New website for farmers/landowners with erosion concerns

By Deborah Reinhart Brown - Ag update

There is a new website to help landowners and operators use visual clues in the landscape or from their management records to identify fields or streams and ditches where targeted practices could reduce erosion and nutrient losses that impair Ohio watersheds. This website provides a summary of “Critical Concerns” found in the landscape and in agronomic farm plans, a review of potential “Best Management Practices (BMPs),” and a list of resources, people, and agencies to contact.

The intent of this website is to empower farmers/landowners with the knowledge necessary to identify the high risk situations that exist in their farm fields and the ability to know when to seek professional help for implementing cost effective conservation. This website can be used in the field on mobile devices and is easily updated with new information on cost of implementation, effectiveness of practices to address water quality, and other factors as new research is made available. The website is

There are New Care Standards for Ohio Veal and Dairy Livestock that will take effect Jan. 1. Apparently, these standards were originally adopted in September 2011 with the time since allowing for changes in management, facilities, and practices.

After the first of the year, veal calves weighing 750 pounds or less can only be tethered to prevent naval and cross-sucking and as a restraint for examinations, treatments, and transit, as long as the tether is long enough to allow the calf to stand, groom, eat, lie down comfortably, and rest in a natural position and the tether’s length and collar size is checked and adjusted as needed every other week.

There are also some new requirements for pens: individual pens must have good air circulation, be large enough for them to turn around and allow for normal resting postures, grooming, and eating. By 10-weeks-old, calves must be in group pens that meet the above standards and have a minimum of 14-square-feet per calf. Calves of substantially different sizes need to be in separate pens.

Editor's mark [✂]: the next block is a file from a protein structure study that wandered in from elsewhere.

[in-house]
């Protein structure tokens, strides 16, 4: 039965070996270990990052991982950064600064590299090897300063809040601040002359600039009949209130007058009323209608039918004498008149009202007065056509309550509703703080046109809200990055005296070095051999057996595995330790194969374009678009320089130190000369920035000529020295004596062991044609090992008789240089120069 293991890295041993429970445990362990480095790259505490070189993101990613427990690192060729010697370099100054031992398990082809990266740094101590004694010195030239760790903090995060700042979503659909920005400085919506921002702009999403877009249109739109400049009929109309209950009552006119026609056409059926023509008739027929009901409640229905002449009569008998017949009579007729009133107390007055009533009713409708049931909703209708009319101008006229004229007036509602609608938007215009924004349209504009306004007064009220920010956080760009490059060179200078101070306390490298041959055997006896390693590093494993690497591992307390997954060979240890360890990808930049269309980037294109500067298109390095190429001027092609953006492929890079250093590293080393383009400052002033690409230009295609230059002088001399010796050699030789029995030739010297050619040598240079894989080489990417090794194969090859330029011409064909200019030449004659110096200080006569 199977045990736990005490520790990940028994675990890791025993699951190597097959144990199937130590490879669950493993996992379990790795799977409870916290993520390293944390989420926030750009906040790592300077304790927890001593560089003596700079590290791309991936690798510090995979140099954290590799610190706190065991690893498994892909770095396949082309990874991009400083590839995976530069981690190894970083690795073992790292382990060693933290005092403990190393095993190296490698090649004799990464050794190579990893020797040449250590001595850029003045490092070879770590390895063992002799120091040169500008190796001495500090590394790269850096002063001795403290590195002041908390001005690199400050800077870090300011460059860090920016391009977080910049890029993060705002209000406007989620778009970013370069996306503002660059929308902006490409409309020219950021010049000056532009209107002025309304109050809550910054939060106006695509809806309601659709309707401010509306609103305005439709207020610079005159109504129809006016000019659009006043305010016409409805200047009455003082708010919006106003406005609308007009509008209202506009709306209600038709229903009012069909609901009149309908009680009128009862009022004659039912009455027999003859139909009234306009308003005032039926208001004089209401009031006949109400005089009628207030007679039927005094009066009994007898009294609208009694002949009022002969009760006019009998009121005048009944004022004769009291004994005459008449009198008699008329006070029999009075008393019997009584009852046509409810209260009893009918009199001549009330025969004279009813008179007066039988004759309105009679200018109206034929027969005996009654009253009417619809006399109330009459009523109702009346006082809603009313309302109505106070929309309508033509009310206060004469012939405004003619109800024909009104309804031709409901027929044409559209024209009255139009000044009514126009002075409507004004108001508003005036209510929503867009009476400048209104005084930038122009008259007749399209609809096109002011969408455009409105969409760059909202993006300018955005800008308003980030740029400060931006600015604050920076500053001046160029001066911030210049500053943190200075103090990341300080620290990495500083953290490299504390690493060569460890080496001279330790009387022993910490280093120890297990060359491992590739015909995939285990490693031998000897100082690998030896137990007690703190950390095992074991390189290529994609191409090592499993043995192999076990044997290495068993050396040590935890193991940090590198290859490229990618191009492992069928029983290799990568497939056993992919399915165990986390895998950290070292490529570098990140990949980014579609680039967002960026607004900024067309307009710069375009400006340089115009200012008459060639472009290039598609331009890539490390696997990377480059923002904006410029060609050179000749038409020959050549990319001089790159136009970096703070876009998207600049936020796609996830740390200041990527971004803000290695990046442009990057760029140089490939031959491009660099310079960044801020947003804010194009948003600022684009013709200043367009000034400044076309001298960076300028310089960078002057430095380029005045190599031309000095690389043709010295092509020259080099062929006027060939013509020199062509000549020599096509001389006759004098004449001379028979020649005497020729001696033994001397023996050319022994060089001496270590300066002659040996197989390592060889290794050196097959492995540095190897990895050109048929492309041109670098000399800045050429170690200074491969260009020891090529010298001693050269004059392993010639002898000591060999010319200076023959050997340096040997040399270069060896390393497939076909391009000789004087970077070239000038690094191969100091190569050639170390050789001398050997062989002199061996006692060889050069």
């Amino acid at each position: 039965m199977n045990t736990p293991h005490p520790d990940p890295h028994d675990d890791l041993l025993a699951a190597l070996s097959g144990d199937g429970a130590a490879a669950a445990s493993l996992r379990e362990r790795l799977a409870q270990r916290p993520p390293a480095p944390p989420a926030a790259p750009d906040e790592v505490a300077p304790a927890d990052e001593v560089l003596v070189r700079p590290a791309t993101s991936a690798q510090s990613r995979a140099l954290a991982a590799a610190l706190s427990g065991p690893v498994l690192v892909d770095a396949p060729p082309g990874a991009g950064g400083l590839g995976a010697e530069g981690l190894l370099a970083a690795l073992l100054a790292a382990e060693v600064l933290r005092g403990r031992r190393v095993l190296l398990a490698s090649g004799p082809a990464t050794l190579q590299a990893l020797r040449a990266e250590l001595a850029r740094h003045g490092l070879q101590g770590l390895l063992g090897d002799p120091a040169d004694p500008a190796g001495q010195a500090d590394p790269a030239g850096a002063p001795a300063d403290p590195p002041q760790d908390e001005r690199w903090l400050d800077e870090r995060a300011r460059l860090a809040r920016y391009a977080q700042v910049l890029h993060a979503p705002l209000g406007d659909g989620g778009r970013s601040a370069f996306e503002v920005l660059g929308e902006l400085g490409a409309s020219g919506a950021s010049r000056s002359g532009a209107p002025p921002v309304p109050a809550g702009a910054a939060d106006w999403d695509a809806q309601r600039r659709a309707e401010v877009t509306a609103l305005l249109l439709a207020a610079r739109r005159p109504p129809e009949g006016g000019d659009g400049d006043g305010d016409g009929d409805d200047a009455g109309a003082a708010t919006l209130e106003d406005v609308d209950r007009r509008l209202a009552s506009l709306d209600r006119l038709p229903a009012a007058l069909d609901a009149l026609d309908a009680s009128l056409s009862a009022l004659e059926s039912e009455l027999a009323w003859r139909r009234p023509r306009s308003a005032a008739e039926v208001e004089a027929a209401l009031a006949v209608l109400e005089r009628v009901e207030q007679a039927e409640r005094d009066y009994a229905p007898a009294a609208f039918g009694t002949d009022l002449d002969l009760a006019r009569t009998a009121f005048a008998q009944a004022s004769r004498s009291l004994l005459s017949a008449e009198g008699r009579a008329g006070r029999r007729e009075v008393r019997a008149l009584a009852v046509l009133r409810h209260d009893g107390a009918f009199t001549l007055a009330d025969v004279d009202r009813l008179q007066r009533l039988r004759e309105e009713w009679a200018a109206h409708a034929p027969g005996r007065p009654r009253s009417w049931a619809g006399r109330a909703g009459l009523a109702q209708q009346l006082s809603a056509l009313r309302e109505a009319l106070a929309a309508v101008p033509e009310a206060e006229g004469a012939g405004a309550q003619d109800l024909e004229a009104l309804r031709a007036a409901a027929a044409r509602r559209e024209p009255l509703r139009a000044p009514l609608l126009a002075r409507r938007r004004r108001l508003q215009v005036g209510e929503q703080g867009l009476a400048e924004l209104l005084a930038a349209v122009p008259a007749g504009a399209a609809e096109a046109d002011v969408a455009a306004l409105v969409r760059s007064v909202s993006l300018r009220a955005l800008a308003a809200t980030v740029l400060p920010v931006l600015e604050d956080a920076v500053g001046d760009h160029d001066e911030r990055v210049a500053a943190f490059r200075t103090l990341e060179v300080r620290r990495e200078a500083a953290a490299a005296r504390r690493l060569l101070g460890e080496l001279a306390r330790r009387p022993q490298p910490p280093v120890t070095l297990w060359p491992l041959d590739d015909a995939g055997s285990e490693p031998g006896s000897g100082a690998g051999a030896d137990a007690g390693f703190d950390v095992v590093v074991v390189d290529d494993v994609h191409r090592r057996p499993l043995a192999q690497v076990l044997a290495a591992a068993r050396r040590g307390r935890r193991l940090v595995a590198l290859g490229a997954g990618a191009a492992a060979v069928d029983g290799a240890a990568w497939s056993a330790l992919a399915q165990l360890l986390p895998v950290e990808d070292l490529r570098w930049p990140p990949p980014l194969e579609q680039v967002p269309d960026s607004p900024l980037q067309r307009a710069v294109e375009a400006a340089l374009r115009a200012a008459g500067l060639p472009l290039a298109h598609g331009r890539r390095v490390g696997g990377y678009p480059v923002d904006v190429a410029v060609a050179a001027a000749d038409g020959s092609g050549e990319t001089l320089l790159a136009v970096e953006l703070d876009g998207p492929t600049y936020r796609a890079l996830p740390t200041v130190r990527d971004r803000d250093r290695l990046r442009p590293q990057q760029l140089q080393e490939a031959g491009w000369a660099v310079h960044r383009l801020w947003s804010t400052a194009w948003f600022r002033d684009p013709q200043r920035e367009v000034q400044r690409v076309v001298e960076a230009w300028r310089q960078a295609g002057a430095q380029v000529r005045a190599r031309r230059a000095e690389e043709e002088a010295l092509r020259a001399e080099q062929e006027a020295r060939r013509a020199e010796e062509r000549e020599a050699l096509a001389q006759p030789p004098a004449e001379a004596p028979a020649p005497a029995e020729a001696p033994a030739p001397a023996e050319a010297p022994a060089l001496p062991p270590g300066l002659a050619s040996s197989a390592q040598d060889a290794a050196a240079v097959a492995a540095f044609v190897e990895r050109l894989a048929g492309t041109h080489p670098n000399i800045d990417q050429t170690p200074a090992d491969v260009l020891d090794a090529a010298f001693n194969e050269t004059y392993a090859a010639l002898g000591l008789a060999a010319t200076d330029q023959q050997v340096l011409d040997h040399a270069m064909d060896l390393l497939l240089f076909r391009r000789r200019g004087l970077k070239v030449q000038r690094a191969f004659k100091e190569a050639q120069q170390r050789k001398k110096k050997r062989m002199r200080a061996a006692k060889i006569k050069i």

The only change to the dairy care standards is that docking the tails will only be permissible if it’s performed by a licensed veterinarian and determined to be medically necessary. These and other regulations on Ohio’s Livestock Care Standards can be found at

And, yes, we lead into the new year with West Ohio Agronomy Day. You can find the schedules, credits offered, costs, and registration information for both the daytime program in Fort Loramie on Jan. 8 and the evening program in Sidney on Jan. 16 at Click on “Ag and Natural Resources” and then “West Ohio Agronomy Day” on the left-hand side of the page. Thank You, Fertilizer Dealer Supply of Anna, for continuing to support these programs!!

We hosted my Family’s Holiday-Get-Together and things went well. Everyone brought food, so there was plenty! Gifts for all 16 of the grand-nieces and nephews — with no crying or arguing! Mom and Dad got to spend a day with all their kids, grand-kids and great-grand-kids. Great!!

By Deborah Reinhart Brown

Ag update

The writer can be reached at the OSU Extension office (937-498-7239) or by email at

The writer can be reached at the OSU Extension office (937-498-7239) or by email at